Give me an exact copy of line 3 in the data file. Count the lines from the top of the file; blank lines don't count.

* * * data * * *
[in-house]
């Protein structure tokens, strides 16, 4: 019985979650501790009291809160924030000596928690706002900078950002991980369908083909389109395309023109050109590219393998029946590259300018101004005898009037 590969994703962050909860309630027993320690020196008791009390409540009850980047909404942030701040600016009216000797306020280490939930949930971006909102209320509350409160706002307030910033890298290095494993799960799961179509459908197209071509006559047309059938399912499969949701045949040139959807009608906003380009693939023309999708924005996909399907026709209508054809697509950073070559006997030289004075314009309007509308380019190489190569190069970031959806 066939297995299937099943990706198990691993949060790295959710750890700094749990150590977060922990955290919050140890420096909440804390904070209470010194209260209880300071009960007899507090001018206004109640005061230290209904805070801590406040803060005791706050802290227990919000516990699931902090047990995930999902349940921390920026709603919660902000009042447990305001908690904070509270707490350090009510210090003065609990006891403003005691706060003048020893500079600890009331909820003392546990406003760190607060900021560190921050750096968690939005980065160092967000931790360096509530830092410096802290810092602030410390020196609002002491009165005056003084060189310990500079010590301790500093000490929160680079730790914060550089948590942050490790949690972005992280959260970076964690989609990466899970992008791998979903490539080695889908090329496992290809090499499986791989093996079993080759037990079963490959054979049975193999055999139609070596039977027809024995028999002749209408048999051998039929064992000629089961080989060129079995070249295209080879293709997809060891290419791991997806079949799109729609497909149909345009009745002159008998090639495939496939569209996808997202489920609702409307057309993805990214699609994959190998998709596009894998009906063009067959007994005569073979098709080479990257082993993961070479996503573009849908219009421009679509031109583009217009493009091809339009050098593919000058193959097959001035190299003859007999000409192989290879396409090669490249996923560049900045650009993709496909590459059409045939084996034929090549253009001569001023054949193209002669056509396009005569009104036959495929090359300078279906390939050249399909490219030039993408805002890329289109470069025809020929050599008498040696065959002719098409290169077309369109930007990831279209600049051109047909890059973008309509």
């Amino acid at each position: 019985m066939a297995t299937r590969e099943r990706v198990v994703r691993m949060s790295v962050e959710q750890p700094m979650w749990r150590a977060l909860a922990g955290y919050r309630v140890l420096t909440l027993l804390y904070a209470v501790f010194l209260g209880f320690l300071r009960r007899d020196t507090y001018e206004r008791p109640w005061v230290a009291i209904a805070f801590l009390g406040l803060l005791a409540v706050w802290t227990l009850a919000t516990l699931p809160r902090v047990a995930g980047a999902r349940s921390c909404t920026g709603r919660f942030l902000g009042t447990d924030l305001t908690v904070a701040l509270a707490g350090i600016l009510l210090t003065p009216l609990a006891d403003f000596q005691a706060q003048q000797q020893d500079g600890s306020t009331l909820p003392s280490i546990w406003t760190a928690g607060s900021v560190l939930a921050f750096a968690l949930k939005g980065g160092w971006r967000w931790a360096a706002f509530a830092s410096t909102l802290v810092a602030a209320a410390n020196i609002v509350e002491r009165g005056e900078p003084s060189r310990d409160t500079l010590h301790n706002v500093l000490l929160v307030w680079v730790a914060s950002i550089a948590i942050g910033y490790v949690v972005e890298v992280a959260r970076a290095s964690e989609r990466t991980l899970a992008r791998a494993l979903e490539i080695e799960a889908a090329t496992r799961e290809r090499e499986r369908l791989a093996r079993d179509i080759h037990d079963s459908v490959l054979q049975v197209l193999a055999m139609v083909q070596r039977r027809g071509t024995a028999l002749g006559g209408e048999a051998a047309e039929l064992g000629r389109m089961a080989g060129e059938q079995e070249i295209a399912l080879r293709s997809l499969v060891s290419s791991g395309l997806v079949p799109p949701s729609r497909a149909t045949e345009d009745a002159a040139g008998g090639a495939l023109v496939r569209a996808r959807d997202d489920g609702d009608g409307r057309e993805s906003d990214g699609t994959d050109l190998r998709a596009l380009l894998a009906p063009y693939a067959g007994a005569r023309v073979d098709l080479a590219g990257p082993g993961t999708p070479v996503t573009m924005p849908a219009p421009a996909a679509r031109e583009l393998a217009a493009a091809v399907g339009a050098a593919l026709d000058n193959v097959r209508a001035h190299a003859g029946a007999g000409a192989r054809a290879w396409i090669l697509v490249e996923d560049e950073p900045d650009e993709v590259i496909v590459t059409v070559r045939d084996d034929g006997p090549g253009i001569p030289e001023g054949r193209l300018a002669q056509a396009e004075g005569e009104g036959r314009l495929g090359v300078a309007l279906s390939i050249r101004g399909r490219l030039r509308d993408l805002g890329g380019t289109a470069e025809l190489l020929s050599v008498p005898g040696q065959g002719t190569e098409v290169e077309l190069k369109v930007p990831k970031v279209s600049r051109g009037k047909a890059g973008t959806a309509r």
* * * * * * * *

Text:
């Amino acid at each position: 019985m066939a297995t299937r590969e099943r990706v198990v994703r691993m949060s790295v962050e959710q750890p700094m979650w749990r150590a977060l909860a922990g955290y919050r309630v140890l420096t909440l027993l804390y904070a209470v501790f010194l209260g209880f320690l300071r009960r007899d020196t507090y001018e206004r008791p109640w005061v230290a009291i209904a805070f801590l009390g406040l803060l005791a409540v706050w802290t227990l009850a919000t516990l699931p809160r902090v047990a995930g980047a999902r349940s921390c909404t920026g709603r919660f942030l902000g009042t447990d924030l305001t908690v904070a701040l509270a707490g350090i600016l009510l210090t003065p009216l609990a006891d403003f000596q005691a706060q003048q000797q020893d500079g600890s306020t009331l909820p003392s280490i546990w406003t760190a928690g607060s900021v560190l939930a921050f750096a968690l949930k939005g980065g160092w971006r967000w931790a360096a706002f509530a830092s410096t909102l802290v810092a602030a209320a410390n020196i609002v509350e002491r009165g005056e900078p003084s060189r310990d409160t500079l010590h301790n706002v500093l000490l929160v307030w680079v730790a914060s950002i550089a948590i942050g910033y490790v949690v972005e890298v992280a959260r970076a290095s964690e989609r990466t991980l899970a992008r791998a494993l979903e490539i080695e799960a889908a090329t496992r799961e290809r090499e499986r369908l791989a093996r079993d179509i080759h037990d079963s459908v490959l054979q049975v197209l193999a055999m139609v083909q070596r039977r027809g071509t024995a028999l002749g006559g209408e048999a051998a047309e039929l064992g000629r389109m089961a080989g060129e059938q079995e070249i295209a399912l080879r293709s997809l499969v060891s290419s791991g395309l997806v079949p799109p949701s729609r497909a149909t045949e345009d009745a002159a040139g008998g090639a495939l023109v496939r569209a996808r959807d997202d489920g609702d009608g409307r057309e993805s906003d990214g699609t994959d050109l190998r998709a596009l380009l894998a009906p063009y693939a067959g007994a005569r023309v073979d098709l080479a590219g990257p082993g993961t999708p070479v996503t573009m924005p849908a219009p421009a996909a679509r031109e583009l393998a217009a493009a091809v399907g339009a050098a593919l026709d000058n193959v097959r209508a001035h190299a003859g029946a007999g000409a192989r054809a290879w396409i090669l697509v490249e996923d560049e950073p900045d650009e993709v590259i496909v590459t059409v070559r045939d084996d034929g006997p090549g253009i001569p030289e001023g054949r193209l300018a002669q056509a396009e004075g005569e009104g036959r314009l495929g090359v300078a309007l279906s390939i050249r101004g399909r490219l030039r509308d993408l805002g890329g380019t289109a470069e025809l190489l020929s050599v008498p005898g040696q065959g002719t190569e098409v290169e077309l190069k369109v930007p990831k970031v279209s600049r051109g009037k047909a890059g973008t959806a309509r």